Simple pubsub-based IP banning engine. Subscribes to a ban publisher, bans the IPs and then unbans them after a while.
To run as a daemon, run swabber.py. Or better yet, start it via the enclosed init script.
At the moment Swabber supports baning via the python-iptables interface to iptables, by generating and running iptables commands (iptables_cmd) and its own internal method for using /etc/hosts.deny. Banning via iptables is the "proper" way to do things as it will work no matter what and will be managed on a higher level.
Banning via hosts.deny is very lightweight (and will get more lightweight as batching etc is implemented) and requires less dependencies, potentially making for an easier install in very constrained situations. However, use of this file requires services to either be launched via tcpd (not very likely) or to be built with tcp wrapper support (much more likely- most services in Debian, for example).
Swabber will not daemonise and log to stdout in a verbose manner when run with
-v as an argument.
To just listen for bans, run
python banfetcher.py. This will not clean bans (which running bancleaner.py in the same way will do). There are no arguments to these individual scripts and the options are inherited from constants defined within the scripts themselves.
The banpub-faker.py script is an example of a ban publisher if you fancy implementing one. It's just that simple. Be careful about your high water marks for the ZMQ depending on what your system is capable of.
Python <= 2.5 will need to also install the json module. python-dev is required to install the dependencies.
python setup.py install will install the libraries and the actual swabber daemon to
swabberd file can be used as an init script if you're installing the package by hand.
The following modules must be loaded on Debian wheezy:
Setup for your system will probably be different if you are on another distro, depending on how your kernel was compiled.
/etc/swabber.yaml (or whatever you point to with
python swabberd.py -c conf/myconf.yaml is where Swabber gets its configuration from.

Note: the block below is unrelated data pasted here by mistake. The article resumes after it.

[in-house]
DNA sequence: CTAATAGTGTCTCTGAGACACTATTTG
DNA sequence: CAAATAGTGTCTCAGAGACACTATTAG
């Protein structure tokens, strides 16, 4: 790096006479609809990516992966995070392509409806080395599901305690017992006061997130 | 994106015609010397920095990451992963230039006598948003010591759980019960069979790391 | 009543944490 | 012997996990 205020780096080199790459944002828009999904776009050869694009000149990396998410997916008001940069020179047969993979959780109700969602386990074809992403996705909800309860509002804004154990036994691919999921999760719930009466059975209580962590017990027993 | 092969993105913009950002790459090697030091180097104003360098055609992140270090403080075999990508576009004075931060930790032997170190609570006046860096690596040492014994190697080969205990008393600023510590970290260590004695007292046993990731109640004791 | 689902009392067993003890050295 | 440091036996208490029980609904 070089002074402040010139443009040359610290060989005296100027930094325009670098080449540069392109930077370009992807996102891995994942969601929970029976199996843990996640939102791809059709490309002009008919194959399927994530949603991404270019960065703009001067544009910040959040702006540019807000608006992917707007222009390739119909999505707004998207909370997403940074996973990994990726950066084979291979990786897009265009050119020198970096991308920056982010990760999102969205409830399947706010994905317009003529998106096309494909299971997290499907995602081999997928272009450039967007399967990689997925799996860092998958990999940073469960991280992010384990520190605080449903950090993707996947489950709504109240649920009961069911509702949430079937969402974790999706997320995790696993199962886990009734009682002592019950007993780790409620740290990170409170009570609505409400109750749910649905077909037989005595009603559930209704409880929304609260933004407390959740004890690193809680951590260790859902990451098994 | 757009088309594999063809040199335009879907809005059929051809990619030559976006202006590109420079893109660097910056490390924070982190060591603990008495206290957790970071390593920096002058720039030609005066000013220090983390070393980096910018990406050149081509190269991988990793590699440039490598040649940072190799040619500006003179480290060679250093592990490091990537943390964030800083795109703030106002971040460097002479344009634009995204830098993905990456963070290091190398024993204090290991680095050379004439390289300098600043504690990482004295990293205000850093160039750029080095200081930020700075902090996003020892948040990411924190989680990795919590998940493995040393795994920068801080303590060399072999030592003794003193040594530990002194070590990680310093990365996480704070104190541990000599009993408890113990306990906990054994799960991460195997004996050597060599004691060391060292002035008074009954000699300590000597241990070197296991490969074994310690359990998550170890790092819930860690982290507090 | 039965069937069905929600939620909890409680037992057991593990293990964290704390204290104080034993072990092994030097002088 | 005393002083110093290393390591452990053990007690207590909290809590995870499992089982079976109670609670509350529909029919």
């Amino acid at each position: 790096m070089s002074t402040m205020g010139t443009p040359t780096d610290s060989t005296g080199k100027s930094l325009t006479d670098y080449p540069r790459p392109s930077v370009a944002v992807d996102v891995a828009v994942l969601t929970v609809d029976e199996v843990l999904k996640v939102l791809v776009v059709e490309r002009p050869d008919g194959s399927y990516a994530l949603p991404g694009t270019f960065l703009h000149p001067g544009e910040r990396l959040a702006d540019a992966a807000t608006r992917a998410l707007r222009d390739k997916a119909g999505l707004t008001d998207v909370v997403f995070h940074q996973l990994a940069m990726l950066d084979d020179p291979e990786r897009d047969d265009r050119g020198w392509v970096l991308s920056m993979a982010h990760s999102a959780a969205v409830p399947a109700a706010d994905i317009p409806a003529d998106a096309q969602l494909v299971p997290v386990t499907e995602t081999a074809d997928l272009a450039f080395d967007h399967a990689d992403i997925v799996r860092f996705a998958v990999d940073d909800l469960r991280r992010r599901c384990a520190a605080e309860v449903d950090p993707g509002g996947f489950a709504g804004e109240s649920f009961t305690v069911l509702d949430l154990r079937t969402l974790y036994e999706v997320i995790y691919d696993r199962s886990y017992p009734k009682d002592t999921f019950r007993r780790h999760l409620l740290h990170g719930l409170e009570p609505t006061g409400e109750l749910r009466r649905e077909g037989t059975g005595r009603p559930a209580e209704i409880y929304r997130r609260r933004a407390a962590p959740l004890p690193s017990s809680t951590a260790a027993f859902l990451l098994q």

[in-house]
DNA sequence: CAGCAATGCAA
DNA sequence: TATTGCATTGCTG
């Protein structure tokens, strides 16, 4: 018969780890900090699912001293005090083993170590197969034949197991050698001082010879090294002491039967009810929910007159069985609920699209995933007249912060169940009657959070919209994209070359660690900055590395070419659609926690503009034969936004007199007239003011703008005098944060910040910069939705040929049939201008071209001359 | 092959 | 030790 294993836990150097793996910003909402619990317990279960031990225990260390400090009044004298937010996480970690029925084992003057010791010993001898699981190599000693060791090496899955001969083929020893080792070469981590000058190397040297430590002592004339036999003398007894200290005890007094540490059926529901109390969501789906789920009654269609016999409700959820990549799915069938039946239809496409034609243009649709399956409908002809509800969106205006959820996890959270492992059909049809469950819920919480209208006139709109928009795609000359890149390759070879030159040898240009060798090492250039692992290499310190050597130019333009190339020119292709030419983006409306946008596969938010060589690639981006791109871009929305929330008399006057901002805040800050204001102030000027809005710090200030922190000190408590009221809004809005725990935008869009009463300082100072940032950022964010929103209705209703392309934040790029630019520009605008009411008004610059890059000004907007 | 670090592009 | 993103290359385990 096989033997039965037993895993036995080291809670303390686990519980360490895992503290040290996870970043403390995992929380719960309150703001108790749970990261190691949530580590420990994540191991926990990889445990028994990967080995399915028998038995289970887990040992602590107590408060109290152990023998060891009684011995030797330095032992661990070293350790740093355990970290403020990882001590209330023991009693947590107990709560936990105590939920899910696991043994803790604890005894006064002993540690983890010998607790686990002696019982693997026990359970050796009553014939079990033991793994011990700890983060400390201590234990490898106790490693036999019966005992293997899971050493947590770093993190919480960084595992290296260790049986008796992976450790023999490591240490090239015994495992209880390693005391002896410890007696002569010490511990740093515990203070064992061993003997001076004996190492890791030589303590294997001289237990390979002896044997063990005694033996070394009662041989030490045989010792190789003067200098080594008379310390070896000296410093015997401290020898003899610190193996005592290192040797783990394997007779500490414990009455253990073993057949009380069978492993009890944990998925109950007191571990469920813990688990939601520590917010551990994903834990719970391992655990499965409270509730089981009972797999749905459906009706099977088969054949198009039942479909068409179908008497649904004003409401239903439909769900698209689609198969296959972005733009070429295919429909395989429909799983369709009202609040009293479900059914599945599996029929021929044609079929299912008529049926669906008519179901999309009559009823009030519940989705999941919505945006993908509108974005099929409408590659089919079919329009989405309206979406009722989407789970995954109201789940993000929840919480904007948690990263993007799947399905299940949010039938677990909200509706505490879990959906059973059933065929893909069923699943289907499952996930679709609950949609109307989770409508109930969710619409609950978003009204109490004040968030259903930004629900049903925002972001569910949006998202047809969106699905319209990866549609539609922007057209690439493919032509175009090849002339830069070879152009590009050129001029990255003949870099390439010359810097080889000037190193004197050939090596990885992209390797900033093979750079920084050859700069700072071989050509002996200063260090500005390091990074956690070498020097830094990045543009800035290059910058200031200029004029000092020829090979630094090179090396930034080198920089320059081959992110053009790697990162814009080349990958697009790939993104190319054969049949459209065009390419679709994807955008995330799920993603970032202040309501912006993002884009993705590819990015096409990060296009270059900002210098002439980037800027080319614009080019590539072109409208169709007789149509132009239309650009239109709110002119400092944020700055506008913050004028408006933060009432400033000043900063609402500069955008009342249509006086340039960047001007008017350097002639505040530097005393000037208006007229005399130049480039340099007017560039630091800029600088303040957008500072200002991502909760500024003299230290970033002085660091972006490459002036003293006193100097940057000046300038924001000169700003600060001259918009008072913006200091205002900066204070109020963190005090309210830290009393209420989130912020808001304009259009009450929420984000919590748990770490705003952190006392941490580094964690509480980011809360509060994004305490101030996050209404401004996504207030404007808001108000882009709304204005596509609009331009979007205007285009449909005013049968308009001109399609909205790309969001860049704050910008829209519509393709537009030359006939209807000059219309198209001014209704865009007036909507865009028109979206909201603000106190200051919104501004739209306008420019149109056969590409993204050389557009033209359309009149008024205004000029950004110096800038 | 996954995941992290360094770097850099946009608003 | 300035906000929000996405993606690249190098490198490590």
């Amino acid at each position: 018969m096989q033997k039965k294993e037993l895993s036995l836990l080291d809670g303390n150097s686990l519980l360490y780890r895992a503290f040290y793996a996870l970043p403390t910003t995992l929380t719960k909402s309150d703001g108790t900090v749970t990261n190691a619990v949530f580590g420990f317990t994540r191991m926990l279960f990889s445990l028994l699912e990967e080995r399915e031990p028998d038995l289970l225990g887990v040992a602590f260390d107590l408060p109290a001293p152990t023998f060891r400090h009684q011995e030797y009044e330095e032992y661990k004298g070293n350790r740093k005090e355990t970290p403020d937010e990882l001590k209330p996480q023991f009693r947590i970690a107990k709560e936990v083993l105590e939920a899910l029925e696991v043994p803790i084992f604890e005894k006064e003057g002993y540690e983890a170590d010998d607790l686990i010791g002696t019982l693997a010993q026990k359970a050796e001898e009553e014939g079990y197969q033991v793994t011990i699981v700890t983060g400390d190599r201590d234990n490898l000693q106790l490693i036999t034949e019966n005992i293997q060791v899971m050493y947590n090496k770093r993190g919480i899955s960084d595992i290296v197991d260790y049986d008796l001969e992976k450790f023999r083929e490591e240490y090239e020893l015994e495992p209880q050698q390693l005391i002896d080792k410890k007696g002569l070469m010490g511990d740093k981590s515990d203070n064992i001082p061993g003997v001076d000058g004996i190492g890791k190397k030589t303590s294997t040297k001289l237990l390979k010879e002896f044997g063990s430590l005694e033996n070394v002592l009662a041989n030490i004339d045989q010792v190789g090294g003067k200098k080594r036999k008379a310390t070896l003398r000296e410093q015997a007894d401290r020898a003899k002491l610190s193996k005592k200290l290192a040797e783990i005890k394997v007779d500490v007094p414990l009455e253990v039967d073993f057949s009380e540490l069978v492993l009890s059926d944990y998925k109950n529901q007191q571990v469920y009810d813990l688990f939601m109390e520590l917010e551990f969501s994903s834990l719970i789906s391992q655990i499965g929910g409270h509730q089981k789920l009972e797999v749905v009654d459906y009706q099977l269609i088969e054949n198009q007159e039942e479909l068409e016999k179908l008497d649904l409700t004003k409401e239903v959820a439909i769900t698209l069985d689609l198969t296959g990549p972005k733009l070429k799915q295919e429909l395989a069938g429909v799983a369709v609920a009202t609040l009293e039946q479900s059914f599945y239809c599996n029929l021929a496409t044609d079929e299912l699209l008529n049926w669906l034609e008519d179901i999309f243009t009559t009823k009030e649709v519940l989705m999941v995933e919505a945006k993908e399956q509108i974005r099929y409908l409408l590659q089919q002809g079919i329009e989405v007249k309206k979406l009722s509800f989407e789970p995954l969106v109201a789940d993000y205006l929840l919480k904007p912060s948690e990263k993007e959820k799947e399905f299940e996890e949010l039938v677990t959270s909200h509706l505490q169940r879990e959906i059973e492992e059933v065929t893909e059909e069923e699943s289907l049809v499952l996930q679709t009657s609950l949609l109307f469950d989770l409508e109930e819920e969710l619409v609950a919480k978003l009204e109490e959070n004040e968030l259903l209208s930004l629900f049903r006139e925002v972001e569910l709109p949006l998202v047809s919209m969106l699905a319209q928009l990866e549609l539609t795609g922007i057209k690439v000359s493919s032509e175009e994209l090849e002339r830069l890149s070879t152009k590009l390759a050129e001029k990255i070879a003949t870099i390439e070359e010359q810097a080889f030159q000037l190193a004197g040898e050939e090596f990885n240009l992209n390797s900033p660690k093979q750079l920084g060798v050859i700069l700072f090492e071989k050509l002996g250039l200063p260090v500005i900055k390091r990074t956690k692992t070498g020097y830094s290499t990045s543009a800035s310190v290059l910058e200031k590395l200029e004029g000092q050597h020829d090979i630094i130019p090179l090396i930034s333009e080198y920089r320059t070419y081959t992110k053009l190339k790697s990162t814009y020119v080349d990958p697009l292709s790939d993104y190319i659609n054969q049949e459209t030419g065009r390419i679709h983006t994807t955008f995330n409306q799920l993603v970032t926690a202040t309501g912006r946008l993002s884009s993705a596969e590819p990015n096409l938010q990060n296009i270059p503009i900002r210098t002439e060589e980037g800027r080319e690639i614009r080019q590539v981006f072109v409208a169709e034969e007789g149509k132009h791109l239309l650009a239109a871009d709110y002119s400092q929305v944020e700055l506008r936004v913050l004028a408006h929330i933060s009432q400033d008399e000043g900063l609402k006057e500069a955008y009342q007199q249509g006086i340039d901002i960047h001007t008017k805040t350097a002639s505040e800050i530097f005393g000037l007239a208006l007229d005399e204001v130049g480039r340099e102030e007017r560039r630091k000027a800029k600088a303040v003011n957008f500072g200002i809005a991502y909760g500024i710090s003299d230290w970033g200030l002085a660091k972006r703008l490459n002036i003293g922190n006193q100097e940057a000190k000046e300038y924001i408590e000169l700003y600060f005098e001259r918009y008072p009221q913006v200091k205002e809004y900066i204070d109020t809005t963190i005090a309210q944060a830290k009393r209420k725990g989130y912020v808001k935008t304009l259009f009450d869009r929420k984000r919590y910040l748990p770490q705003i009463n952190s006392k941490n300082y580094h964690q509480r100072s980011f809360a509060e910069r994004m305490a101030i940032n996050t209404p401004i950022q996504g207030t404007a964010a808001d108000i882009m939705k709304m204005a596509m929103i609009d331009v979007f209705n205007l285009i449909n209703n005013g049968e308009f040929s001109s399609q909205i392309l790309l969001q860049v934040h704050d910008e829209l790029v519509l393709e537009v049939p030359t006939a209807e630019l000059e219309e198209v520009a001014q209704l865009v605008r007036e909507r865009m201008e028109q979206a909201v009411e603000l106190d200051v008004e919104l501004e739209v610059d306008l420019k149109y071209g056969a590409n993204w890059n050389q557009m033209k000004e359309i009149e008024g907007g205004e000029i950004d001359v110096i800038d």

There are currently only four configurable options:
The number of seconds to hold a ban before unbanning a host. As of the time of writing, this is at the possibly sensible value of three hours. It is recommended you set this higher but beware of the ineviable overhead that comes from maintaining huge lists of bans. Setting a bantime of 0 will mean that bans will never be cleaned.
Currently python-iptables can encounter some CPU issues when iterating over huge lists of bans. /etc/hosts.deny can incur some overhead when a huge number of entries is present (64000 bans can incur .1s of connection delay, although a figure this large is not recommended).
A list of strings to subscribe to bans on. This defaults to
[tcp://127.0.0.1:22620] and won't really be required to be configured for day to day operations. Those who choose to hack around with Swabber may get some use out of this however. To use multiple applications with Swabber, use multiple bindstrings. Caution is strongly advised when using strings with IP addresses other than 127.0.0.1 - Swabber offers no authentication on this interface by design and an attacker with half a brain will probably ban stuff for fun.
iptables and iptables_cmd interfaces only
This is the interface to issue ban rules for. Can be of the iptables match format- it already defaults to eth+, for example.
backend: hostsfile OR iptables OR iptables_cmd
Ban hosts using /etc/hosts.deny, the python-iptables module or directly via iptables commands. See above for the explanation of the impact of this option.